Lewis Jackson's Christmas Evil (aka You Better Watch Out/1980) might at first seem like another 'killer Santa' film, but it is more amusing and less simple than that high concept. Involving the clever producer Edward R. Pressman with its sights on maybe being the next Black Christmas (the original 1974 Bob Clark classic, reviewed elsewhere on this site) has a traumatized Harry (Brandon Maggart in a better performance than it would first seem) is a white collar worker at a local toy manufacturer (more realistic and believable in the pre-Reagan era than now) who is haunted by some bad, shocking holiday memories (seeing his mother getting it on with Santa, who he believed was real, especially) and has him in a mode of regression.

When one of the workers unknowingly sets him off, he decides to transform himself into Santa and if anyone, anyone gets in the way of his happy memories or a happy holiday, they will die! To the script's credit, it waits for this to build a while so it is not outright angry exploitation (and therefore does not qualify for that silly war on Christmas trend), but its violent moments are not that well done. Yet, this is still creepy in other ways we don't see enough in thrillers these days and the actors are amusing all around. Jackson goes bonkers trying to make this work with his limited resources, so his ambition goes a long way, but he also makes some very bad choices in advance (wait until you see all the big names he passed on that he could have had here in the extras!!!) that hurt the film in the long run. The one good choice he made was hiring Director of Photography Ricardo Aranovich after seeing his work on Alain Resnais' Providence (1977) and would shoot Missing (1982) and Hanna K (1983) with Costa-Gavras soon after.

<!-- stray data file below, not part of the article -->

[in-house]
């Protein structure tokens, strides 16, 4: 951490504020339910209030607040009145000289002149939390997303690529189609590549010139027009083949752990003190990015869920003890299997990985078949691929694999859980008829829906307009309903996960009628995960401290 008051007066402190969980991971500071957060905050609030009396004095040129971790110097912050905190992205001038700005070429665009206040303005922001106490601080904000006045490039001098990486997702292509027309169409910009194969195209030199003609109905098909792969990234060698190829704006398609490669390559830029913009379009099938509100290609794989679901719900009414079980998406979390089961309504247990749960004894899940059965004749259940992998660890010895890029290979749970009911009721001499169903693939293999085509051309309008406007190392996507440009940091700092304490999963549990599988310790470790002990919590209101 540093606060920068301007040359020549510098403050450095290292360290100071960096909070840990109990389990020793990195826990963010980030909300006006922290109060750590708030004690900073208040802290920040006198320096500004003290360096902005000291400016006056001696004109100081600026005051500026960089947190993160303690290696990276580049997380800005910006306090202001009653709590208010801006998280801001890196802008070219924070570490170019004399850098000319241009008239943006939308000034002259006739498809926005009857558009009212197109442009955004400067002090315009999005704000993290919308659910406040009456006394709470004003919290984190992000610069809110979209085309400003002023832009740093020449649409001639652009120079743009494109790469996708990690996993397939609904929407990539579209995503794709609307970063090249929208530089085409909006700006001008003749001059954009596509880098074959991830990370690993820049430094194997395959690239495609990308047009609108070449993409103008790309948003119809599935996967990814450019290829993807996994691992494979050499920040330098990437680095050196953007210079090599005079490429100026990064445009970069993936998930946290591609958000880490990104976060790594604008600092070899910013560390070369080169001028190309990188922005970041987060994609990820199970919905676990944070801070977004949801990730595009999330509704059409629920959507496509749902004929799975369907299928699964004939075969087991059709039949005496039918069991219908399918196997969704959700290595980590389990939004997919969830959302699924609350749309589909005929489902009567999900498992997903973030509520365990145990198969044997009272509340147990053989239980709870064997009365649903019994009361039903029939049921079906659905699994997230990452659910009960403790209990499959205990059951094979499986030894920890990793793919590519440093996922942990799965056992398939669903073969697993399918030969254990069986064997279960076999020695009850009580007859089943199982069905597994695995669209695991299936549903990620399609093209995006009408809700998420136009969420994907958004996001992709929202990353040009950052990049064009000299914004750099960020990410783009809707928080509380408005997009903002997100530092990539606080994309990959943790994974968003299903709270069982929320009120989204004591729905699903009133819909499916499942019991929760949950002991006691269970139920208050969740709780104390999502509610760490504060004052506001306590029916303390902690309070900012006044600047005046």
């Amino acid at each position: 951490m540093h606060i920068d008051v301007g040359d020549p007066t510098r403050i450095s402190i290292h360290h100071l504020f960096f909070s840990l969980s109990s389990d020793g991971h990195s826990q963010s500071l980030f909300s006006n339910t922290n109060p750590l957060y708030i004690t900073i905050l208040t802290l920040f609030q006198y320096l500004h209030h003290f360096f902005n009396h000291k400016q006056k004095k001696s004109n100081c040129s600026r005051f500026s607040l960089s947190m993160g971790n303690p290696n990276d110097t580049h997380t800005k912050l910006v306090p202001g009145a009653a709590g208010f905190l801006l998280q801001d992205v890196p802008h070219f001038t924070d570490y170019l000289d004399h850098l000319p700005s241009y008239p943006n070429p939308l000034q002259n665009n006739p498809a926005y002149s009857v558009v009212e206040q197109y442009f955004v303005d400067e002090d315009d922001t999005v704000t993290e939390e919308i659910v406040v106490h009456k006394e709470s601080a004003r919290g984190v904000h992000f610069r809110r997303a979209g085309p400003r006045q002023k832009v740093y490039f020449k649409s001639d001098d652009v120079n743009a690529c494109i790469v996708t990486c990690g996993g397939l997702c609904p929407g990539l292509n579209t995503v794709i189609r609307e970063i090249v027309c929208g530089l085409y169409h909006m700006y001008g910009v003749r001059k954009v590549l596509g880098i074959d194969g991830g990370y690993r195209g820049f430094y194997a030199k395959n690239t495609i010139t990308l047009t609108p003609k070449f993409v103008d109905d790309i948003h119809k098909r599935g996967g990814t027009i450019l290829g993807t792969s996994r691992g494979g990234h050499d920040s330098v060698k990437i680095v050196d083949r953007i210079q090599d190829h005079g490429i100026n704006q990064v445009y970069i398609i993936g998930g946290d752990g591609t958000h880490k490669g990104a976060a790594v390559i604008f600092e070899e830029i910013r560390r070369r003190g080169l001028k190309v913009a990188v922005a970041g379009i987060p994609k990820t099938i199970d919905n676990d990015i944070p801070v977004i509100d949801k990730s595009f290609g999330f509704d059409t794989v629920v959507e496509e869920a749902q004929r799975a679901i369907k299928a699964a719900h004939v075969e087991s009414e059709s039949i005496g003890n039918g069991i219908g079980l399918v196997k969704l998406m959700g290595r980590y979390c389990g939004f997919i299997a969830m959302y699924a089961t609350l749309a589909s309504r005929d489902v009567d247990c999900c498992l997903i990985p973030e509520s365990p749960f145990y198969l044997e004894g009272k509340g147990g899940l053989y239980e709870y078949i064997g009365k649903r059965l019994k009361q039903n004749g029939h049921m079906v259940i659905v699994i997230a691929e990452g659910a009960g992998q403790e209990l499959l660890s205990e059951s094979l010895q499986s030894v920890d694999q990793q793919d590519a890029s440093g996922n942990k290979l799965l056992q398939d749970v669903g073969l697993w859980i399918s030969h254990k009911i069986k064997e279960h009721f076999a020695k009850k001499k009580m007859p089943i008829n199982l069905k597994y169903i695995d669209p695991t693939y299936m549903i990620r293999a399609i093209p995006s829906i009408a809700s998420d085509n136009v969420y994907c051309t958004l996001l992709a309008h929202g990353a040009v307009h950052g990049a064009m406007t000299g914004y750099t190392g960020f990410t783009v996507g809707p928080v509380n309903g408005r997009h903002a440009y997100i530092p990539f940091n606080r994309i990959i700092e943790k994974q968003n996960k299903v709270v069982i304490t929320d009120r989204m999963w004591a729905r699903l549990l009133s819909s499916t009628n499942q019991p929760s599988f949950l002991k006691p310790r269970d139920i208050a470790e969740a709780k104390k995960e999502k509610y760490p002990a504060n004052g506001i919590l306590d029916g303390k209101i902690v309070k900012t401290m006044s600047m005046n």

In all that, the film deserves some serious rediscovery and can be a hoot at times, so you might want to catch it, especially if you are a fan of such demented thrillers.

Extras include two feature length audio commentary tracks with Director Lewis, a third with John Waters, an Original Theatrical Trailer, Deleted Scenes, Actor Screen Tests, Storyboards Gallery, a few archival interviews with Lewis and lead actor Maggart and Vintage Test Screening Comment Cards.

Amir Shervan's Samurai Cop (1989, 1991) is another very low budget Robert Z'Dar film, but now it is on Blu-ray, though we covered it on DVD a little while ago:


The two schools of thought on this film is that either (as my fellow writer would vote) it is so bad it is good or as I thought, it is a wreck, though amazing how ambitious it is with very limited talent and funds to emulate the pricier action films (and maybe cheesy sex flicks, softcore at least) of the 1980s making it one of the more bizarre time capsules of the time by default. Some gay-baiting also puts in in the camp comedy category, but it is still more watchable than an Expendables film since it is less pretentious and more authentic by default. Oh, and its attempts at martial arts set the arts back a good bit, but at least that too is amusing.